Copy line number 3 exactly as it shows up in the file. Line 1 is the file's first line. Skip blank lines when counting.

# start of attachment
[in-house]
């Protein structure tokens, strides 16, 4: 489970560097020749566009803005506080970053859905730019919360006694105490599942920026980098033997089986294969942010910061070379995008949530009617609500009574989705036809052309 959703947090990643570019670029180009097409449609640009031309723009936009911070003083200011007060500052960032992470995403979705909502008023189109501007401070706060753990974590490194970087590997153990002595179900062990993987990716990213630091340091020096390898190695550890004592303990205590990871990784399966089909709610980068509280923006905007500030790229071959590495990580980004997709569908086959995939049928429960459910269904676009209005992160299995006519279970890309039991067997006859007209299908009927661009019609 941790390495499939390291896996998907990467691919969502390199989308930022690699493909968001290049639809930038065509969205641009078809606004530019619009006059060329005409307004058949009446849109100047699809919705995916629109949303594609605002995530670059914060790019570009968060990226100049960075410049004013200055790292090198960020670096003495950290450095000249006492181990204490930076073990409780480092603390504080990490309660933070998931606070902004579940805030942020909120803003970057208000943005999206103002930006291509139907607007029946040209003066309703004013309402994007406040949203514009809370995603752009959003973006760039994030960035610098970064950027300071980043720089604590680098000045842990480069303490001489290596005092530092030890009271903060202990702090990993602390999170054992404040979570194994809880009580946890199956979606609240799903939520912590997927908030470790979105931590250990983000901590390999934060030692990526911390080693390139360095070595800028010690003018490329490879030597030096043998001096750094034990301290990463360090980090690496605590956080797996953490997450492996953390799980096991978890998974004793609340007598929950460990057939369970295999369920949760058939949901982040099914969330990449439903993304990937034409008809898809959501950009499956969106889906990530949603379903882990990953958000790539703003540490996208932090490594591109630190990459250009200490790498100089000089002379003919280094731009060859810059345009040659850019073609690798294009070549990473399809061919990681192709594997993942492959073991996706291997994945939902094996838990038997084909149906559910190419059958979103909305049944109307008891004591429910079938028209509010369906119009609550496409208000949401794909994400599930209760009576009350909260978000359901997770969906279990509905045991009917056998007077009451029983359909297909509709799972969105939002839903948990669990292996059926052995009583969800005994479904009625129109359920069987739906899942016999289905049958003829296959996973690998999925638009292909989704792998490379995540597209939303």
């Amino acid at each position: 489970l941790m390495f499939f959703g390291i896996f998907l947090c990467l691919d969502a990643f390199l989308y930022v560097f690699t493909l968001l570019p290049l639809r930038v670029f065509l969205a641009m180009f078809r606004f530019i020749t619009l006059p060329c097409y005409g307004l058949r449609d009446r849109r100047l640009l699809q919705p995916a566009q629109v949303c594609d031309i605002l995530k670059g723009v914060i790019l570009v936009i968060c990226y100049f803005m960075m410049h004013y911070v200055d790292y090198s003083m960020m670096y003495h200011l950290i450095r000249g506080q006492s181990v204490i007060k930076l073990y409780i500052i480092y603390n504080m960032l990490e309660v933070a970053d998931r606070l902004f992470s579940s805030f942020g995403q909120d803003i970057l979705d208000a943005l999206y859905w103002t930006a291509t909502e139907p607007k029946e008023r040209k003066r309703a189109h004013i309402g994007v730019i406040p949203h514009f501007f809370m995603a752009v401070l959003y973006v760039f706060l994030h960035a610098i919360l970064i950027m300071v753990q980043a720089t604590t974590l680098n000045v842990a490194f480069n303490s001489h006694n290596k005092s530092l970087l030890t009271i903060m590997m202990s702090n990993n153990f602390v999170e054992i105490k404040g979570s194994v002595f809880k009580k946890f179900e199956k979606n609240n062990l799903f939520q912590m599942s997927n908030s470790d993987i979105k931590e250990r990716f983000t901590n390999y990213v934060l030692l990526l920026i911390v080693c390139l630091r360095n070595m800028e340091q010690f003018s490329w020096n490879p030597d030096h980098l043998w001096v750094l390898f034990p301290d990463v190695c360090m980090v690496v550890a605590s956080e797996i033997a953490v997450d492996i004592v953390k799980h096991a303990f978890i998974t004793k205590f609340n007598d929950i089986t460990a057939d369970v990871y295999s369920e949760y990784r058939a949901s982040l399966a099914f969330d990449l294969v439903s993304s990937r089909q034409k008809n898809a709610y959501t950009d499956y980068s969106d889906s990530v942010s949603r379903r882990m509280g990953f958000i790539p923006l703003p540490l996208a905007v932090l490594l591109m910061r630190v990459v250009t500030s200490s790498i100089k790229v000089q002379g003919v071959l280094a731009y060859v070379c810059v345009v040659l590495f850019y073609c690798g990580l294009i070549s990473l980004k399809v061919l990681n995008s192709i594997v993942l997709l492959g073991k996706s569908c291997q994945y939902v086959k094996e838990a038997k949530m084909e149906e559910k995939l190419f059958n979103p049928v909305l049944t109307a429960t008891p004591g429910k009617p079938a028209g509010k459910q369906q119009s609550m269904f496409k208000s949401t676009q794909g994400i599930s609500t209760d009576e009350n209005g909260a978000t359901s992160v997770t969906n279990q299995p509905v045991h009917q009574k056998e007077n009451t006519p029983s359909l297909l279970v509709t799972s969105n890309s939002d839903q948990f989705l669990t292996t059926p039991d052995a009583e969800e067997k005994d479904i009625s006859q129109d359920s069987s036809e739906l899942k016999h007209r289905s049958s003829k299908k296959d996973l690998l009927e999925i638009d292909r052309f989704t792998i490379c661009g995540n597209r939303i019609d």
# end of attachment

């Amino acid at each position: 489970l941790m390495f499939f959703g390291i896996f998907l947090c990467l691919d969502a990643f390199l989308y930022v560097f690699t493909l968001l570019p290049l639809r930038v670029f065509l969205a641009m180009f078809r606004f530019i020749t619009l006059p060329c097409y005409g307004l058949r449609d009446r849109r100047l640009l699809q919705p995916a566009q629109v949303c594609d031309i605002l995530k670059g723009v914060i790019l570009v936009i968060c990226y100049f803005m960075m410049h004013y911070v200055d790292y090198s003083m960020m670096y003495h200011l950290i450095r000249g506080q006492s181990v204490i007060k930076l073990y409780i500052i480092y603390n504080m960032l990490e309660v933070a970053d998931r606070l902004f992470s579940s805030f942020g995403q909120d803003i970057l979705d208000a943005l999206y859905w103002t930006a291509t909502e139907p607007k029946e008023r040209k003066r309703a189109h004013i309402g994007v730019i406040p949203h514009f501007f809370m995603a752009v401070l959003y973006v760039f706060l994030h960035a610098i919360l970064i950027m300071v753990q980043a720089t604590t974590l680098n000045v842990a490194f480069n303490s001489h006694n290596k005092s530092l970087l030890t009271i903060m590997m202990s702090n990993n153990f602390v999170e054992i105490k404040g979570s194994v002595f809880k009580k946890f179900e199956k979606n609240n062990l799903f939520q912590m599942s997927n908030s470790d993987i979105k931590e250990r990716f983000t901590n390999y990213v934060l030692l990526l920026i911390v080693c390139l630091r360095n070595m800028e340091q010690f003018s490329w020096n490879p030597d030096h980098l043998w001096v750094l390898f034990p301290d990463v190695c360090m980090v690496v550890a605590s956080e797996i033997a953490v997450d492996i004592v953390k799980h096991a303990f978890i998974t004793k205590f609340n007598d929950i089986t460990a057939d369970v990871y295999s369920e949760y990784r058939a949901s982040l399966a099914f969330d990449l294969v439903s993304s990937r089909q034409k008809n898809a709610y959501t950009d499956y980068s969106d889906s990530v942010s949603r379903r882990m509280g990953f958000i790539p923006l703003p540490l996208a905007v932090l490594l591109m910061r630190v990459v250009t500030s200490s790498i100089k790229v000089q002379g003919v071959l280094a731009y060859v070379c810059v345009v040659l590495f850019y073609c690798g990580l294009i070549s990473l980004k399809v061919l990681n995008s192709i594997v993942l997709l492959g073991k996706s569908c291997q994945y939902v086959k094996e838990a038997k949530m084909e149906e559910k995939l190419f059958n979103p049928v909305l049944t109307a429960t008891p004591g429910k009617p079938a028209g509010k459910q369906q119009s609550m269904f496409k208000s949401t676009q794909g994400i599930s609500t209760d009576e009350n209005g909260a978000t359901s992160v997770t969906n279990q299995p509905v045991h009917q009574k056998e007077n009451t006519p029983s359909l297909l279970v509709t799972s969105n890309s939002d839903q948990f989705l669990t292996t059926p039991d052995a009583e969800e067997k005994d479904i009625s006859q129109d359920s069987s036809e739906l899942k016999h007209r289905s049958s003829k299908k296959d996973l690998l009927e999925i638009d292909r052309f989704t792998i490379c661009g995540n597209r939303i019609d």